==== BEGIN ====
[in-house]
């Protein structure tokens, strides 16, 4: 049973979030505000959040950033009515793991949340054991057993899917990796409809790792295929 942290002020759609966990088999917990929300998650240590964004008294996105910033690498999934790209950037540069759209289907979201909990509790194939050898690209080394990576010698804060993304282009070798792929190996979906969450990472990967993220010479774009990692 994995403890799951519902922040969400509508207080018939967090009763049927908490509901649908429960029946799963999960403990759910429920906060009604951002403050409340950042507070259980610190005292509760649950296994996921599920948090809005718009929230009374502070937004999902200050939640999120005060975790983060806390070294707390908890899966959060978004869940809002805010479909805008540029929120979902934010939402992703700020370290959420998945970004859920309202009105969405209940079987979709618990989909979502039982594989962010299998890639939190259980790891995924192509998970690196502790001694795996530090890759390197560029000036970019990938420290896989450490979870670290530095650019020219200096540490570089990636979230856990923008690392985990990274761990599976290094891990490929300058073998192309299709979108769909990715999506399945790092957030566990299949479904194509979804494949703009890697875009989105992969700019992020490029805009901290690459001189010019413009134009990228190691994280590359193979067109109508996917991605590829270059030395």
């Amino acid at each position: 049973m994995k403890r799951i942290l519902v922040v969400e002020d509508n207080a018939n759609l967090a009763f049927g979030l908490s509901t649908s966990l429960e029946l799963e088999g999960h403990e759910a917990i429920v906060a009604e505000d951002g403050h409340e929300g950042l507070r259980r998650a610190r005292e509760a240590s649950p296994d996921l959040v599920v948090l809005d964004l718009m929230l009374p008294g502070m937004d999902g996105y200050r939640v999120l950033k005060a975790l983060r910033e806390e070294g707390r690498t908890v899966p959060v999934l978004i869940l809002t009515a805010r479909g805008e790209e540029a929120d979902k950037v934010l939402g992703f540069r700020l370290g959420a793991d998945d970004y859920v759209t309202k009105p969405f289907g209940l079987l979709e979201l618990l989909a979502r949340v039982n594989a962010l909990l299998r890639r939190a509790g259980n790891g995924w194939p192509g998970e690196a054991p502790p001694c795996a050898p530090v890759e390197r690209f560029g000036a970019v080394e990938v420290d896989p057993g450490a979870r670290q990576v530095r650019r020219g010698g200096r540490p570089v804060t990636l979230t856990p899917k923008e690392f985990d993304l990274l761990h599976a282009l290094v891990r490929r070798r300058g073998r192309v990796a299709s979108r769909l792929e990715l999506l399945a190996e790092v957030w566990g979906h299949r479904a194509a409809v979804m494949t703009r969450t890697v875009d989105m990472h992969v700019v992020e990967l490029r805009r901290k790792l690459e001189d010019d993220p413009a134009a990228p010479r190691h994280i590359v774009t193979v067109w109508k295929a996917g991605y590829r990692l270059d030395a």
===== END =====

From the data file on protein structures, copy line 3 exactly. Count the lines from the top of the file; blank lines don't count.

């Amino acid at each position: 049973m994995k403890r799951i942290l519902v922040v969400e002020d509508n207080a018939n759609l967090a009763f049927g979030l908490s509901t649908s966990l429960e029946l799963e088999g999960h403990e759910a917990i429920v906060a009604e505000d951002g403050h409340e929300g950042l507070r259980r998650a610190r005292e509760a240590s649950p296994d996921l959040v599920v948090l809005d964004l718009m929230l009374p008294g502070m937004d999902g996105y200050r939640v999120l950033k005060a975790l983060r910033e806390e070294g707390r690498t908890v899966p959060v999934l978004i869940l809002t009515a805010r479909g805008e790209e540029a929120d979902k950037v934010l939402g992703f540069r700020l370290g959420a793991d998945d970004y859920v759209t309202k009105p969405f289907g209940l079987l979709e979201l618990l989909a979502r949340v039982n594989a962010l909990l299998r890639r939190a509790g259980n790891g995924w194939p192509g998970e690196a054991p502790p001694c795996a050898p530090v890759e390197r690209f560029g000036a970019v080394e990938v420290d896989p057993g450490a979870r670290q990576v530095r650019r020219g010698g200096r540490p570089v804060t990636l979230t856990p899917k923008e690392f985990d993304l990274l761990h599976a282009l290094v891990r490929r070798r300058g073998r192309v990796a299709s979108r769909l792929e990715l999506l399945a190996e790092v957030w566990g979906h299949r479904a194509a409809v979804m494949t703009r969450t890697v875009d989105m990472h992969v700019v992020e990967l490029r805009r901290k790792l690459e001189d010019d993220p413009a134009a990228p010479r190691h994280i590359v774009t193979v067109w109508k295929a996917g991605y590829r990692l270059d030395a």